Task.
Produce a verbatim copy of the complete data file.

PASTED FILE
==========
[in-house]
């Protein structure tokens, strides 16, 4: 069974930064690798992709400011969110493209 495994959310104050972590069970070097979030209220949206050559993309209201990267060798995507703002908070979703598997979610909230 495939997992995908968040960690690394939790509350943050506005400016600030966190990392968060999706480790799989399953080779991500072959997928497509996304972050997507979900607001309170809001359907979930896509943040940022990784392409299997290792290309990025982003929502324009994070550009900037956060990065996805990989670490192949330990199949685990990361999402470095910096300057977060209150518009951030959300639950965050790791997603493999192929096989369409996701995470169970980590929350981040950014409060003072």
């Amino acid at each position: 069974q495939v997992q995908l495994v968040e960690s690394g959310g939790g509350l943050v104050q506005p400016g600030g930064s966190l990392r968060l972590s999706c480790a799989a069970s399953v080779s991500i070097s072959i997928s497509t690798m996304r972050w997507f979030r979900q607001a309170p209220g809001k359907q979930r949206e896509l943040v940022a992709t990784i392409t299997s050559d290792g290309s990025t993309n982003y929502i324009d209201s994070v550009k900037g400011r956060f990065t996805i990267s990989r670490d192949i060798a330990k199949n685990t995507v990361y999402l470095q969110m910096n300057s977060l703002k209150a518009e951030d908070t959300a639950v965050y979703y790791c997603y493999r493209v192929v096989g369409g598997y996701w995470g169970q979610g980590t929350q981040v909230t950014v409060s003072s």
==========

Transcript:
[in-house]
């Protein structure tokens, strides 16, 4: 069974930064690798992709400011969110493209 495994959310104050972590069970070097979030209220949206050559993309209201990267060798995507703002908070979703598997979610909230 495939997992995908968040960690690394939790509350943050506005400016600030966190990392968060999706480790799989399953080779991500072959997928497509996304972050997507979900607001309170809001359907979930896509943040940022990784392409299997290792290309990025982003929502324009994070550009900037956060990065996805990989670490192949330990199949685990990361999402470095910096300057977060209150518009951030959300639950965050790791997603493999192929096989369409996701995470169970980590929350981040950014409060003072």
């Amino acid at each position: 069974q495939v997992q995908l495994v968040e960690s690394g959310g939790g509350l943050v104050q506005p400016g600030g930064s966190l990392r968060l972590s999706c480790a799989a069970s399953v080779s991500i070097s072959i997928s497509t690798m996304r972050w997507f979030r979900q607001a309170p209220g809001k359907q979930r949206e896509l943040v940022a992709t990784i392409t299997s050559d290792g290309s990025t993309n982003y929502i324009d209201s994070v550009k900037g400011r956060f990065t996805i990267s990989r670490d192949i060798a330990k199949n685990t995507v990361y999402l470095q969110m910096n300057s977060l703002k209150a518009e951030d908070t959300a639950v965050y979703y790791c997603y493999r493209v192929v096989g369409g598997y996701w995470g169970q979610g980590t929350q981040v909230t950014v409060s003072s």